•  most hunting rounds fired in California are (0+ / 0-)

        shotgun rounds.  Where a deer hunter might fire a few rounds during the season, a serious bird hunter goes through hundreds of shotgun shells, both for practice rounds and dove and quail hunting.

        At this time, non-toxic shotgun shells in CA are about 50% more expensive than lead shells.

        I'd be happy if the legislation included some kind of monetary incentives for manufacturers to offer non-toxic shotshells.

  •  asdf (7+ / 0-)
    I support sensible gun legislation
    I suspect not.
    •  I fully supported the failed attempt (0+ / 0-)

      to ban assault weapons in the US Senate.  I have little empathy for gun owners who feel the need to own the latest military looking guns.  

      My sympathies are with responsible people who own a shotgun or rifle or two and maybe go plinking now and then.  People who have no desire to use a gun to "defend" themselves.

  •  I think you posted this on the wrong forum... (3+ / 0-)
    Recommended by:
    Oh Mary Oh, Eyesbright, UnionMade

    But thanks for posting it anyway.  These sound like measures I'd support 100% if I were a Californian.

  •  My sister and her husband were talking about (4+ / 0-)

    Non-lead shot for duck and goose hunting over 10 years ago.
    Isn't this old hat?

  •  I have to go send a thank you (5+ / 0-)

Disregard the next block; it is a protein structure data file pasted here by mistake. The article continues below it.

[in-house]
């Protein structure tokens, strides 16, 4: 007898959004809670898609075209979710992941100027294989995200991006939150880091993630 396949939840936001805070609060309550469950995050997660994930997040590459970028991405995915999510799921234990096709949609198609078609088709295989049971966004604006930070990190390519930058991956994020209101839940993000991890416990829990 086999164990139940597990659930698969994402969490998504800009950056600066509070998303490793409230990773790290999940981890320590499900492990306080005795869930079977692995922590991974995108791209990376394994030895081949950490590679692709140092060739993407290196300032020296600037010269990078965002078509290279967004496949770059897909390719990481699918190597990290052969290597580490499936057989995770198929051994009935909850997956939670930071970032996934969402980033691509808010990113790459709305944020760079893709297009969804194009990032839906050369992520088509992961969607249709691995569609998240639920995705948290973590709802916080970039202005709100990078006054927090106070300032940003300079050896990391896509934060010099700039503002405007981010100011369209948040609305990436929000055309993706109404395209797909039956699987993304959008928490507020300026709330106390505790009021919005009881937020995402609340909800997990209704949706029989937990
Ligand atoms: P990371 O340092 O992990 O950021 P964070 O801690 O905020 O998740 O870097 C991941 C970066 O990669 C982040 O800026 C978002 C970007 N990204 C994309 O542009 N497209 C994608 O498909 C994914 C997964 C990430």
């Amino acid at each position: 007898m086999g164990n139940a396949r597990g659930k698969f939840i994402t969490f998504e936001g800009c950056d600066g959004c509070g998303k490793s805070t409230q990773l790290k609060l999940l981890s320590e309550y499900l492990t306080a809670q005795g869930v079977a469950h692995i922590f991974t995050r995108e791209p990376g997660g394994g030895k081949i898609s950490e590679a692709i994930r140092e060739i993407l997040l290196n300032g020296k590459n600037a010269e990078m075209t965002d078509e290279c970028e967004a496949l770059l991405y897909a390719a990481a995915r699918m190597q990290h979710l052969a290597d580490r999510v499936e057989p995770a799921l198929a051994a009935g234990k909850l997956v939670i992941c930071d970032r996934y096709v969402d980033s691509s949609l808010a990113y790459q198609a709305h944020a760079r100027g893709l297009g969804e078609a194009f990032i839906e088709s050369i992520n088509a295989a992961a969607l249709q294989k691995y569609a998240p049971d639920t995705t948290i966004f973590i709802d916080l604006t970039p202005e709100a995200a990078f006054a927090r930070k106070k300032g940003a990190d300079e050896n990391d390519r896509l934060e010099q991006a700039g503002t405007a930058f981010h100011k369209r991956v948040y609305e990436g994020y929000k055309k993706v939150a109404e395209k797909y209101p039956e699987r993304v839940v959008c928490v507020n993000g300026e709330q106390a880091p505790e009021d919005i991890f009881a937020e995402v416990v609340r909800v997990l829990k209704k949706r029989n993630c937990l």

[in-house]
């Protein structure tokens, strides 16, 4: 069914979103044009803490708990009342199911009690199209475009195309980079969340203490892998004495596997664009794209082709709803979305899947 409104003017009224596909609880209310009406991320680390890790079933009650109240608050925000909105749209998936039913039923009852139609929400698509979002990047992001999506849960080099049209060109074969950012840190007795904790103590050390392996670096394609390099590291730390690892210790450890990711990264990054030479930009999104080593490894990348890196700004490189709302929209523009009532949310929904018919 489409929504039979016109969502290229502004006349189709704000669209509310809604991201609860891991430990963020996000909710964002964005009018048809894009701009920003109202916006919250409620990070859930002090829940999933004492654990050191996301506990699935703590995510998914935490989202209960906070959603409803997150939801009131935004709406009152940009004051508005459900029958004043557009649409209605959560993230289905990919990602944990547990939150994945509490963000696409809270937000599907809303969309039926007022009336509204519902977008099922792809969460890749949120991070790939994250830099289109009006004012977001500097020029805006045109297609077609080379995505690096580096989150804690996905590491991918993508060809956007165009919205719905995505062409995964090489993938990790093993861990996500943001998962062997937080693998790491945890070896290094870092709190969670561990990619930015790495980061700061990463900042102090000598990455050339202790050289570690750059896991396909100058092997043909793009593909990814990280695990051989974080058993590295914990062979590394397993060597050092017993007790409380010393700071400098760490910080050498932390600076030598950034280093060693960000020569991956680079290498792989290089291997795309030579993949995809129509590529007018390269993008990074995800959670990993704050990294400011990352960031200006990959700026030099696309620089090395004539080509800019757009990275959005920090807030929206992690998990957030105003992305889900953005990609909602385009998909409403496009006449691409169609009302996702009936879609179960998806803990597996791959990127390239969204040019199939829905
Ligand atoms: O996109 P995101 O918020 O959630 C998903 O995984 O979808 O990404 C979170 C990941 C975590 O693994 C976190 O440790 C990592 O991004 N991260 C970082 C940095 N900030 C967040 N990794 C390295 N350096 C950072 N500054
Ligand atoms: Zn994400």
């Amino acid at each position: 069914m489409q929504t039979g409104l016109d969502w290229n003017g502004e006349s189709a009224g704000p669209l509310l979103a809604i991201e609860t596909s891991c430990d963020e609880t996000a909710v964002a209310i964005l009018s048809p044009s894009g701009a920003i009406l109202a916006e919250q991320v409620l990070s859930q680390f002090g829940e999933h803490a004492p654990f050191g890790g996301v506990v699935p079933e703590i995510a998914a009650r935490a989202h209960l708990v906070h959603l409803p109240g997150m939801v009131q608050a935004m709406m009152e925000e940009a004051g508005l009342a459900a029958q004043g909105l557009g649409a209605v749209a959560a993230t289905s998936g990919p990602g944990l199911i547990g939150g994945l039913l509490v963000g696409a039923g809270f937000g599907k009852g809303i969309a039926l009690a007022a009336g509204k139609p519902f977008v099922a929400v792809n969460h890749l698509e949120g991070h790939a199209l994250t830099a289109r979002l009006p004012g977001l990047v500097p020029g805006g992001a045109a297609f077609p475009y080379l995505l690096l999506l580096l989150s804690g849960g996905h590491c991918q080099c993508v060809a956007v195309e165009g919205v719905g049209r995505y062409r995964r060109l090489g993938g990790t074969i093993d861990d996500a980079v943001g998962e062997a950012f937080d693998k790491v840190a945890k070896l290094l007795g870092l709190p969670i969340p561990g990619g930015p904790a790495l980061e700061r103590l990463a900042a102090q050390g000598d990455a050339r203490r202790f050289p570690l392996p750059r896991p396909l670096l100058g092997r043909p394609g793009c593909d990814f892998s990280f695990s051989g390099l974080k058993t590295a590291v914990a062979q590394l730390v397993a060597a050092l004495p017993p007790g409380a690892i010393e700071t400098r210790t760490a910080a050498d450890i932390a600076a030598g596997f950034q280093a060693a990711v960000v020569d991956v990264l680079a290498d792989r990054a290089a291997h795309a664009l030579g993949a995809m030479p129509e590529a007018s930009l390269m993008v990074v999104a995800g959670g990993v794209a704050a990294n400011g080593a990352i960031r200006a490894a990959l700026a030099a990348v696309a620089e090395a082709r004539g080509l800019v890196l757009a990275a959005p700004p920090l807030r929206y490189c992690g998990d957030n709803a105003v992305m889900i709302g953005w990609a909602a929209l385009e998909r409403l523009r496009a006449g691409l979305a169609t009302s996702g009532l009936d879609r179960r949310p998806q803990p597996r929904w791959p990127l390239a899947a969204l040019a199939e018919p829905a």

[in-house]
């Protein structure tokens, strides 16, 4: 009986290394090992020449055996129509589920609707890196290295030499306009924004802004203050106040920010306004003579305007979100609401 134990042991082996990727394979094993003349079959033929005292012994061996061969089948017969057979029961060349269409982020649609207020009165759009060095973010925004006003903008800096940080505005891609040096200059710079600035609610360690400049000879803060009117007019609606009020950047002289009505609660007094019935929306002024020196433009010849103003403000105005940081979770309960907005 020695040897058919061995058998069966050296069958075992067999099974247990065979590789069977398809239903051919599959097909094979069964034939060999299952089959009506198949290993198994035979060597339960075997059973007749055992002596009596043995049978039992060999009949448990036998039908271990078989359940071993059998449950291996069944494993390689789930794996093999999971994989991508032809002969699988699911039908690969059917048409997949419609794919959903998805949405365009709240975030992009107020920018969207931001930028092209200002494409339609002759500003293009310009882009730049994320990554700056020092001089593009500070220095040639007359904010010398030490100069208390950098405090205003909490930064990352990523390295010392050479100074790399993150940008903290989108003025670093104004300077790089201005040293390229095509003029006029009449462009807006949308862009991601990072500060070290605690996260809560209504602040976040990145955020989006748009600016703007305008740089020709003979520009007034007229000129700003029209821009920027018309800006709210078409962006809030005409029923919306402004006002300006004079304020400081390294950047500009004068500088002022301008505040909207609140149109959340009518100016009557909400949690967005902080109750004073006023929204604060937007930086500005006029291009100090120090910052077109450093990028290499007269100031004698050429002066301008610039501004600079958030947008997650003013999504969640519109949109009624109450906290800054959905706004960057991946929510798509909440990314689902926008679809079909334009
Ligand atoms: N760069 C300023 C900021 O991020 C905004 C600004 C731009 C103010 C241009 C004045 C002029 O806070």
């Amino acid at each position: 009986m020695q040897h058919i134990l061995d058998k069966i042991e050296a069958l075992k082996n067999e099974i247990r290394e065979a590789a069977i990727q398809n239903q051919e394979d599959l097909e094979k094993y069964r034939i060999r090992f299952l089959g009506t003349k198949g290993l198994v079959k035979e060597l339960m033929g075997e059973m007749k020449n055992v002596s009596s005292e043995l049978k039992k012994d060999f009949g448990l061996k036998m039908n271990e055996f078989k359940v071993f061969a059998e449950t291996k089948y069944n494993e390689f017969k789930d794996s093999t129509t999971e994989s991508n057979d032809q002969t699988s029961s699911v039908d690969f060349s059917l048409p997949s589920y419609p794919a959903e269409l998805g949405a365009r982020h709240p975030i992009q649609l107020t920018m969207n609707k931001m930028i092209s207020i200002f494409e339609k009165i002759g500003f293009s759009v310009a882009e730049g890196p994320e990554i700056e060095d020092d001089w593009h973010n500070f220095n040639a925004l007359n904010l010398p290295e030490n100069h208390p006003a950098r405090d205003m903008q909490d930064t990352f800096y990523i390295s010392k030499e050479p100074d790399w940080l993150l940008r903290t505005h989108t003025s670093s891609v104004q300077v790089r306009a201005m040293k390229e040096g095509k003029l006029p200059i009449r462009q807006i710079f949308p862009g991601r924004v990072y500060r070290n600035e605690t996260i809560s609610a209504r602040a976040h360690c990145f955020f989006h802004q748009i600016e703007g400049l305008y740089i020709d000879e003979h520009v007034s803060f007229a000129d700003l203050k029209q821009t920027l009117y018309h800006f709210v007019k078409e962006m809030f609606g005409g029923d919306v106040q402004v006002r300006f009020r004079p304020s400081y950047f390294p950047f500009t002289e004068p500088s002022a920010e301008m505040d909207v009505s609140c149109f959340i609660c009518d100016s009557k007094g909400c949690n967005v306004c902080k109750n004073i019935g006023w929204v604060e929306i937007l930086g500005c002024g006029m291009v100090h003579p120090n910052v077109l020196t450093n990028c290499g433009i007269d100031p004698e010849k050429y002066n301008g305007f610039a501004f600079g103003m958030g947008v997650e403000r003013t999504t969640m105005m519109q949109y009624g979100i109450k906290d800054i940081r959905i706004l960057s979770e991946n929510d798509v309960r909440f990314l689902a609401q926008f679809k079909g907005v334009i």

to my state leaders. Good to know.

    "The Democrats are the lesser evil and that has to count for something. Good and evil aren't binary states. All of us are both good and evil. Being less evil is the trajectory of morality." --SC

    by tb92 on Wed Apr 17, 2013 at 07:15:20 PM PDT

  •  Almost everything you've said about AB 231 (5+ / 0-)

    is inaccurate, including referring to it as a liability insurance bill. If you got the summary from another site, you might want to cross it off your list of reliable sources.

  •  In the midst of the uniquely horrific (1+ / 0-)
    Recommended by:
    ChadmanFL

    gun violence epidemic our country faces, there's simply no contest to the laws that could help save lives vs.  possible inconvenience to a responsible gun owner. Part of being a responsible gun owner is understanding the massive responsibility owning a gun brings and hopefully having the empathy and integrity to know that whatever small inconvenience you may come across in your quest to shoot targets, beer bottles or animals minding their own business  is small f'ing potatoes compared to the potential to save lives.

    To be blunt, if you do not suffer from seriously diminished mental capacity or the personality disorder that is right wing extremism and still vote Republican...I'd double check on the two previously mentioned conditions.

    by jellin76 on Wed Apr 17, 2013 at 09:29:52 PM PDT

  •  meant "no contest between the laws..." (0+ / 0-)

    :)

    To be blunt, if you do not suffer from seriously diminished mental capacity or the personality disorder that is right wing extremism and still vote Republican...I'd double check on the two previously mentioned conditions.

    by jellin76 on Wed Apr 17, 2013 at 09:30:50 PM PDT

  •  You are missing the point (2+ / 0-)
    Recommended by:
    gramofsam1, i dont get it
    The lead ban is silly, since hunting with lead shot is already banned for waterfowl, who ingest lead feeding in marshes.
    There is research--recent research--that shows that predatory birds get poisoned from this. And that is unacceptable.

    Keep the lead out.

    202-224-3121 to Congress in D.C. USE it! You can tell how big a person is by what it takes to discourage them. "We're not perfect, but they're nuts."--Barney Frank 01/02/2012

    by cany on Thu Apr 18, 2013 at 12:03:43 AM PDT